I would suggest finding a reputable, local R+ trainer to come into your home and come up with a game plan. You have a lot to deal with and you're going to need a lot more help than anyone here can provide. Not because people here cant help you, but what youre asking for is more in line with being able to interact with someone one-on-one who can personally assess your environment and situation. I'd suggest starting with www.ccpdt.org, though there are also quite a few good regional dog trainer sites as well in the major metro areas.

Good luck!
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Old 08-01-2013, 07:52 AM
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chelsey chelsey is offline
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I'm happy that you and your wife take responsibility for your dog's behaviour. That's the biggest hurdle sometimes. I second the suggestion of finding a trainer but I do have one piece of advice...

To have success with positive training, management is your key. That involves constant supervision or confinement (crate) especially when it comes to housetraining. You might want to get the younger chihuahua in for a check up/urinalysis before setting expectations in case his issue is medical.
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Old 08-01-2013, 10:15 AM
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Maxy24 Maxy24 is offline
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I'll do my best to give advice on all your questions but I agree because your issues are so many a trainer would be most helpful. Taking on so many issues by yourself maybe very overwhelming as it will likely require some lifestyle changes, both for you and the dogs, and that can get very frustrating for all of you. I apologize in advance for the book I'm about to write, it imght take multiple posts.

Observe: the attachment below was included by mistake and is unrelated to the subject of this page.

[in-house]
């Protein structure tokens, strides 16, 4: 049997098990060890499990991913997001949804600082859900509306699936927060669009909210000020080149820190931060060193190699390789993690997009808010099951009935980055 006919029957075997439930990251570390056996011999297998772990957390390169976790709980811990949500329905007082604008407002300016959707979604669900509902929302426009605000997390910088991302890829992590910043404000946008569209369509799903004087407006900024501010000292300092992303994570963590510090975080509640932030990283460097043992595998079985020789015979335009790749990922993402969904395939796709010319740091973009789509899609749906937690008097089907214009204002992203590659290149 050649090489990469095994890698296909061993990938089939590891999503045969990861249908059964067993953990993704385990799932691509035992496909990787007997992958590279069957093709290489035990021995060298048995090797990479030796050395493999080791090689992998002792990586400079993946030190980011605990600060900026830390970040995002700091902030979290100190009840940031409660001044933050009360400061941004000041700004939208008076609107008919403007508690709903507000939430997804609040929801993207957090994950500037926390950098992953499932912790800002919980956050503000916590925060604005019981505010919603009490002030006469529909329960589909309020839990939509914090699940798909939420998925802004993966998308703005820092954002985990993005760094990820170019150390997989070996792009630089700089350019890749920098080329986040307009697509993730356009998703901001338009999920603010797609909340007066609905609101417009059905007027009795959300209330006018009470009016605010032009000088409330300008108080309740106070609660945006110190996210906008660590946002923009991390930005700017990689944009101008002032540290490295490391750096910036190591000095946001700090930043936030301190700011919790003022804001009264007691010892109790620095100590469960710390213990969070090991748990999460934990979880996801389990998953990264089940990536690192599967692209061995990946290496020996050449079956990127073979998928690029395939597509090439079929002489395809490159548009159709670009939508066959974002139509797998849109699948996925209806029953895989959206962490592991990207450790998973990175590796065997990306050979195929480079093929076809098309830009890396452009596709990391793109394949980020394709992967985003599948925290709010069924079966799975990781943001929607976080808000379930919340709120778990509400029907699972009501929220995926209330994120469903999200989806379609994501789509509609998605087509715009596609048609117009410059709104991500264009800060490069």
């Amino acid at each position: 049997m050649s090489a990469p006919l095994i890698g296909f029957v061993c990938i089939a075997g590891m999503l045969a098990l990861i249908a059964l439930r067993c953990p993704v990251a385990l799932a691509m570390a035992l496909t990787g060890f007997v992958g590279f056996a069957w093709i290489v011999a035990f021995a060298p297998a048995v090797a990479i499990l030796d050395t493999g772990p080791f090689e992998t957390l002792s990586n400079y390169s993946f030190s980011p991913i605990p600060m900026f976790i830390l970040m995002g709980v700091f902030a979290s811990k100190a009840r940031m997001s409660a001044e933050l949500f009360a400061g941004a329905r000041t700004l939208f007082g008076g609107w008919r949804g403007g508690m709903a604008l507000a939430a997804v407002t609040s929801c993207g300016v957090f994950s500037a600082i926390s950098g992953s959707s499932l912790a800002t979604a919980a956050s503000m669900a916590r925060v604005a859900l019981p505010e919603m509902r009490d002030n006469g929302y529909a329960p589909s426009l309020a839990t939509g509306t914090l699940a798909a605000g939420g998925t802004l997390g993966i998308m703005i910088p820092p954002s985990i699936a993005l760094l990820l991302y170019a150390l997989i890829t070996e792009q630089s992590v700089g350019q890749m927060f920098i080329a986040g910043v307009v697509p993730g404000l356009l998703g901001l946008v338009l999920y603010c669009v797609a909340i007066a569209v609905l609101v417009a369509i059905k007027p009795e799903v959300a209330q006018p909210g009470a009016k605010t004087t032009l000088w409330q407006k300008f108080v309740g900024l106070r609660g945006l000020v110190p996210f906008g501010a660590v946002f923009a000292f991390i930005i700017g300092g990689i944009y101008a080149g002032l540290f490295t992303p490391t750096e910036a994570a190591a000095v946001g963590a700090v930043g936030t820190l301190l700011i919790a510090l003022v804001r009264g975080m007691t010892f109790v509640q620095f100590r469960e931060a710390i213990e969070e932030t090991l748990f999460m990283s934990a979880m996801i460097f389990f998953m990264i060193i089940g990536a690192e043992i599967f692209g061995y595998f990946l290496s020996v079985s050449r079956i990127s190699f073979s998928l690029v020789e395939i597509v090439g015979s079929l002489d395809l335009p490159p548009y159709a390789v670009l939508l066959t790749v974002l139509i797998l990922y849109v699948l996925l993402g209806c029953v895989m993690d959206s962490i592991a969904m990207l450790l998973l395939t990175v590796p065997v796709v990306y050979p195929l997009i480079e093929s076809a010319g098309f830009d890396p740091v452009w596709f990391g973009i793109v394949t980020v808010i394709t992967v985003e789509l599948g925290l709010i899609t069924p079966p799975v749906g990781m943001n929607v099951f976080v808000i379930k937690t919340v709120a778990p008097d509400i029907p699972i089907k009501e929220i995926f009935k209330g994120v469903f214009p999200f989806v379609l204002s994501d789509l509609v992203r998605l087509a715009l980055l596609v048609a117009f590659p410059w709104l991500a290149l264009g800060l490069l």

Quote:
Both dogs are super hyperactive
How much exercise and what kind of exercise do they get? That's always the first thing to consider, dogs need exercise and walks often aren't enough, they need to run. I know my dog often comes back from walks more hyper than when he left. But if we play chase and tug he crashes afterwards. Also find ways to help them occupy themselves. Feed them their meals out of toys instead of bowls, it'll take 20 minutes instead of 30 seconds for them to eat, and that can be tiring for them. Buy chews like bully sticks, Himalayan chews, antlers, or hooves so they have something they can do when they are bored but not tired.


Quote:
Both dogs pull extremely hard on the leash to the point of choking themselves when taking them out to potty.
Both dogs pull extremely hard on the leash to the point of choking themselves.
My first suggestion would be to use a tool like a no pull harness (I used an EZ walk) so that they are at least not choking themselves and you can have better control of them. But to stop them from trying to pull you'll also need to do some training. No pull training can be very frustrating. For my own dog he's allowed to pull in the yard but not on walks because everyone in the house takes him to potty in the yard and were not willing to do the training, but only I take him on walks and so was able to be consistent on training. Plus I didn't really feed like training on a 2 minute potty break as no pull training can turn it into a 15 minute potty break. Everyone who takes the dog out on leash must follow the rules for their training at all times if it's going to work.

No pull training can be frustrating and embarrassing because there is a LOT of stopping and starting. The way I do it is if the dog pulls I walk backwards (still facing forward) until the dog turns and walks towards me enough for the leash to be loose. Then we go forward again. Another way you can do it is to simply stop moving when the dog pulls and wait for him to loosen the leash before you start moving again. Remember that for a while the dog will immediately rush to the end of the leash again when you start moving, it will take a while for him to realize what's making the walk stop and what's making it start up again. If they get frustrated they may try pulling harder for a while to see if that works. As you can imagine stopping and starting can make the walk take a while so don't do it when you're in a rush.